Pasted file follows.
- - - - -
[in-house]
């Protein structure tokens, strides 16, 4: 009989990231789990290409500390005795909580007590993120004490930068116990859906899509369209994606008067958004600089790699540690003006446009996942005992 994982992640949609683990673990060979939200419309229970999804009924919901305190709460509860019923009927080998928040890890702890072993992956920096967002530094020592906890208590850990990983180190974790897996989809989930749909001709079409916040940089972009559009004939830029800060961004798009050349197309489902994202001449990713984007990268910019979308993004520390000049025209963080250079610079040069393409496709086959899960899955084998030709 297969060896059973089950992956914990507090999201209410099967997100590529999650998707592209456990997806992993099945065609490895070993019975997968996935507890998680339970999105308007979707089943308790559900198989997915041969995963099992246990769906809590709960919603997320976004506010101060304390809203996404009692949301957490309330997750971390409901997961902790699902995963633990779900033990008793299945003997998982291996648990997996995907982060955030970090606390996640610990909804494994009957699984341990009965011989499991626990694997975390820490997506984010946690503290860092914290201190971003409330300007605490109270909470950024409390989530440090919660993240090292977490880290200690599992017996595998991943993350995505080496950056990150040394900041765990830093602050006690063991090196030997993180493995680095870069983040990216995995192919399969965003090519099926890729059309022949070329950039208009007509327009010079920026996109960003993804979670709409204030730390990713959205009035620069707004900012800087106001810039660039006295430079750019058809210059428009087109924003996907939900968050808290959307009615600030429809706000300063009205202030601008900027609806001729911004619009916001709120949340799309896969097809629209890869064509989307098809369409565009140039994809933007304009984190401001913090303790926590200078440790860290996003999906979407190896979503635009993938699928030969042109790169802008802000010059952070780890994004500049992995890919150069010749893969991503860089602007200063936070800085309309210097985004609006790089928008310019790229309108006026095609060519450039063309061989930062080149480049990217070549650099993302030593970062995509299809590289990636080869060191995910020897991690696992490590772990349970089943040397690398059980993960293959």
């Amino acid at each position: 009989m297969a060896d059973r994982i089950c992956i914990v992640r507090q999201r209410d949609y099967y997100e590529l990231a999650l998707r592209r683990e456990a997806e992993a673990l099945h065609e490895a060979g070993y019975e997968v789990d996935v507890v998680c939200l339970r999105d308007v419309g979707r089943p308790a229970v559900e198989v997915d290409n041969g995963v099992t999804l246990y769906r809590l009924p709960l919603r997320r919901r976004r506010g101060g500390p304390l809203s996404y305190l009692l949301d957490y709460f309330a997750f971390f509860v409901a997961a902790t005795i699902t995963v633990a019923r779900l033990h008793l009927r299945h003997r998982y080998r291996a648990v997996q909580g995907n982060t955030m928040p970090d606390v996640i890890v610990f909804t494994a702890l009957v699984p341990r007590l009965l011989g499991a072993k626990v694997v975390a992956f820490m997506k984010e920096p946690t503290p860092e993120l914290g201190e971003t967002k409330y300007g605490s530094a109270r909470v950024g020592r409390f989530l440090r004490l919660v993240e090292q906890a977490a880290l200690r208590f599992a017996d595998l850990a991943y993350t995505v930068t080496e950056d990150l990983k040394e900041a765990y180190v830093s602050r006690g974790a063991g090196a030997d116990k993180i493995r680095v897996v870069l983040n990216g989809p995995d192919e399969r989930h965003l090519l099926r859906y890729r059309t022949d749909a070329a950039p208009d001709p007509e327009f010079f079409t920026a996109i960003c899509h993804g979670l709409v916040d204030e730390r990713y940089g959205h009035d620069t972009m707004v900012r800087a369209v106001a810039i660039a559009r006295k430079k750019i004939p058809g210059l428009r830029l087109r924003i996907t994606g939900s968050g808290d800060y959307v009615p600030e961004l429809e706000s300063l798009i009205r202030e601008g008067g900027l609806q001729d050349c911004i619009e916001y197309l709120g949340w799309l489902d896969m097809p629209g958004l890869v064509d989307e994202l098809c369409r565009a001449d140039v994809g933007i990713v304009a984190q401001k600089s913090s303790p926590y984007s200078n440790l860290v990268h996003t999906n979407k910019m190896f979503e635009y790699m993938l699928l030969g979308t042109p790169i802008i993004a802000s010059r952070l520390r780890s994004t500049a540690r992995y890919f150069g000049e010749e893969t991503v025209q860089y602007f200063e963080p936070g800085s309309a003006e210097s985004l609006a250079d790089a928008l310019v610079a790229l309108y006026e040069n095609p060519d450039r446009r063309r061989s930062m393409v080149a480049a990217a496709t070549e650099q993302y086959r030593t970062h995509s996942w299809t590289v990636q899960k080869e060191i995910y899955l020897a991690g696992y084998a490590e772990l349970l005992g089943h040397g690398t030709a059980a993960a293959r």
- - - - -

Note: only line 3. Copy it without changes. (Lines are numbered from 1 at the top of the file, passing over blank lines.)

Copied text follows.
């Amino acid at each position: 009989m297969a060896d059973r994982i089950c992956i914990v992640r507090q999201r209410d949609y099967y997100e590529l990231a999650l998707r592209r683990e456990a997806e992993a673990l099945h065609e490895a060979g070993y019975e997968v789990d996935v507890v998680c939200l339970r999105d308007v419309g979707r089943p308790a229970v559900e198989v997915d290409n041969g995963v099992t999804l246990y769906r809590l009924p709960l919603r997320r919901r976004r506010g101060g500390p304390l809203s996404y305190l009692l949301d957490y709460f309330a997750f971390f509860v409901a997961a902790t005795i699902t995963v633990a019923r779900l033990h008793l009927r299945h003997r998982y080998r291996a648990v997996q909580g995907n982060t955030m928040p970090d606390v996640i890890v610990f909804t494994a702890l009957v699984p341990r007590l009965l011989g499991a072993k626990v694997v975390a992956f820490m997506k984010e920096p946690t503290p860092e993120l914290g201190e971003t967002k409330y300007g605490s530094a109270r909470v950024g020592r409390f989530l440090r004490l919660v993240e090292q906890a977490a880290l200690r208590f599992a017996d595998l850990a991943y993350t995505v930068t080496e950056d990150l990983k040394e900041a765990y180190v830093s602050r006690g974790a063991g090196a030997d116990k993180i493995r680095v897996v870069l983040n990216g989809p995995d192919e399969r989930h965003l090519l099926r859906y890729r059309t022949d749909a070329a950039p208009d001709p007509e327009f010079f079409t920026a996109i960003c899509h993804g979670l709409v916040d204030e730390r990713y940089g959205h009035d620069t972009m707004v900012r800087a369209v106001a810039i660039a559009r006295k430079k750019i004939p058809g210059l428009r830029l087109r924003i996907t994606g939900s968050g808290d800060y959307v009615p600030e961004l429809e706000s300063l798009i009205r202030e601008g008067g900027l609806q001729d050349c911004i619009e916001y197309l709120g949340w799309l489902d896969m097809p629209g958004l890869v064509d989307e994202l098809c369409r565009a001449d140039v994809g933007i990713v304009a984190q401001k600089s913090s303790p926590y984007s200078n440790l860290v990268h996003t999906n979407k910019m190896f979503e635009y790699m993938l699928l030969g979308t042109p790169i802008i993004a802000s010059r952070l520390r780890s994004t500049a540690r992995y890919f150069g000049e010749e893969t991503v025209q860089y602007f200063e963080p936070g800085s309309a003006e210097s985004l609006a250079d790089a928008l310019v610079a790229l309108y006026e040069n095609p060519d450039r446009r063309r061989s930062m393409v080149a480049a990217a496709t070549e650099q993302y086959r030593t970062h995509s996942w299809t590289v990636q899960k080869e060191i995910y899955l020897a991690g696992y084998a490590e772990l349970l005992g089943h040397g690398t030709a059980a993960a293959r």